Bashing the AU has this year become fashionable, and a series of continuing missteps are not helping the regional bloc's cause.
The ‘African solution’ tagline is already a favourite target of critics, who argue that this brand of diplomacy should really lend itself to a book titled How to do Nothing, by the AU.
Now the African Union has further added to the embellishment with a puzzling choice of envoy in its latest crack at the troublesome Cote d’Ivoire crisis mediation effort.
Last weekend the 53-member bloc appointed Cape Verde ex-foreign minister Jose Brito as its latest go-between in an increasingly rancorous stalemate.
Mr Brito’s credentials are respectable--he has previously served as his country's ambassador to the US, Canada and Mexico ---but as the internationally-recognised presidential claimant Alassane Ouattara let on, his camp had hoped for a person of higher profile, as it cast doubt on his neutrality.
“[Brito’s] personal relationship and his political connection (with rival claimant Laurent Gbagbo is) known to everyone in Ivory Coast," said Mr Ouattara while rejecting Mr Brito.
Mr Gbagbo’s camp did not have any such reservations. "Cape Verde has always shown its neutrality in conflict, and a good referee must be neutral," said a Gbagbo spokesperson.
Mr Brito would follow in the footsteps of a panel of five presidents - no less - which seemingly failed to make headway in convincing Mr Gbagbo to step down.
The Heads of State of South Africa, Tanzania, Chad, Burkina Faso and Mauritania have been unable to convince the Ivorians to form a unity government, another of the ‘African solution’ tenets.
Indeed Burkina Faso’s Blaise Compaoré could not even get into Abidjan, the capital, after Gbagbo supporters accused him of backing the northern rebels propping up Mr Ouattara.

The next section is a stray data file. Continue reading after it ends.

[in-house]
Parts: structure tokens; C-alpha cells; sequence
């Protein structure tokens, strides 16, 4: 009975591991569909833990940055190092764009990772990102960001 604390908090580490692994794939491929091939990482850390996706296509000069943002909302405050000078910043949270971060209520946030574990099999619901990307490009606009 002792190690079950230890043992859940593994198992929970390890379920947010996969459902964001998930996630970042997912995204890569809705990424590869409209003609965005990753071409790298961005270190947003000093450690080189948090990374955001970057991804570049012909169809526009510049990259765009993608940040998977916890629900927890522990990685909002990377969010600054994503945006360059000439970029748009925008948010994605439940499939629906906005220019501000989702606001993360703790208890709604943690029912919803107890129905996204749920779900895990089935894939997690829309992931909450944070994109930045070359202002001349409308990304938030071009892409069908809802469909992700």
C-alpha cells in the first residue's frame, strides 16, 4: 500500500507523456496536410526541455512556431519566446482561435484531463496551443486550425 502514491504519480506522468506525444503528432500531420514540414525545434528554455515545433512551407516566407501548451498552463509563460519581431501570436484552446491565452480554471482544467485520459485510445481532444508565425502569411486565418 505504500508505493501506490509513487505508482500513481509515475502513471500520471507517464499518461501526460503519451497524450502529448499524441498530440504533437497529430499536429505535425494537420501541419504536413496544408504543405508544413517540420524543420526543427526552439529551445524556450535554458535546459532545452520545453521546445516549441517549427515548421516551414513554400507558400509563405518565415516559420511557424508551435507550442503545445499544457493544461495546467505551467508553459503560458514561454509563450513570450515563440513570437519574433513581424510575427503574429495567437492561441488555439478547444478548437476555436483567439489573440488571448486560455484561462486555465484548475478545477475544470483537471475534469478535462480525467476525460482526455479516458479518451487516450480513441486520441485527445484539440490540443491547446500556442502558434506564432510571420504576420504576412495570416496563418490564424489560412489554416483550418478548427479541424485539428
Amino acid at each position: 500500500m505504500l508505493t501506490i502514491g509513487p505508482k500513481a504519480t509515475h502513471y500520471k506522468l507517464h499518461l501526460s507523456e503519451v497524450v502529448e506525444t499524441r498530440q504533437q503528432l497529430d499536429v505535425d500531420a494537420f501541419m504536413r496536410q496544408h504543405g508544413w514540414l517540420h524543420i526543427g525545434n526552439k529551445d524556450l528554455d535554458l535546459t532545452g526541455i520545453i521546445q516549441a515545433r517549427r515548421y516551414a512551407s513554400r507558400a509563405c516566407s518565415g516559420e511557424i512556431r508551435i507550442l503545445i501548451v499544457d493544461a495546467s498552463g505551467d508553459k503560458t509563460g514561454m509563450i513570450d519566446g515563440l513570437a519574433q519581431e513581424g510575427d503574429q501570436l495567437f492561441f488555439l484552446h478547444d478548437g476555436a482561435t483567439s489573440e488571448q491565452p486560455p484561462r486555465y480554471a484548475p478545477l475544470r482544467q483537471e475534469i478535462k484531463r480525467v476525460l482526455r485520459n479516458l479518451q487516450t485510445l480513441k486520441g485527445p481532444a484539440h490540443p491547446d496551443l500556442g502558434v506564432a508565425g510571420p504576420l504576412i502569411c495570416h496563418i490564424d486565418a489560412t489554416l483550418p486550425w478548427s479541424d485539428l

Before this presidential panel, Kenyan prime minister Raila Odinga also made a stab at the crisis, and was roundly rejected by the Gbagbo camp for his efforts, having earlier supported the forcible ejection of the Ivorian strongman.
In sending Mr Odinga off to west Africa, the AU said it had mulled over several names that were floated before settling on the Kenyan premier as a ‘credible’ voice.
Despite much fanfare, Mr Odinga made such little headway that Kenya was left out of the ensuing Heads of State panel. In his defence, Mr Odinga grumbled that he got little support from the other wing of the dysfunctional coalition that rules Kenya.
It also did not help that he is viewed as the junior partner in the unity government with President Mwai Kibaki, significantly diminishing his clout.
And former South African President Thabo Mbeki had earlier set off the musical chairs that is the AU’s laborious mediation effort.
His efforts to “transmit” a message from the AU to Mr Gbagbo also failed, for reasons that were unclear.
Former Nigerian President Olusegun Obasanjo was also sighted sometime in January in Abidjan as he attempted a discreet mediation effort, but his mediation attempt died out as it had begun, with barely a whimper.
Mr Obasanjo’s failure is significant, given he was part of a team of West African presidents that brokered the 2002 Ivorian ceasefire, and had appended his signature to later agreements reached in Ghana and South Africa.
Not to be left behind, then-AU chair Bingu wa Mutharika also stopped by Abidjan in late January. Nothing is documented to have come out of his brief stop enroute to Addis Ababa to hand over the bloc's political leadership to Equatorial Guinea's Obiang Nguema.
Given Mr Brito’s mission may yet abort before take-off, AU chief Jean Ping may already be dusting off some further names to throw into the furnace.
We should perhaps expect to see Tanzania’s miracle man Ambilikile Mwasapile appointed the next envoy. Or Zimbabwe’s Robert Mugabe. Maybe the exiled Guinean Dadis Camara could also be allowed a shot.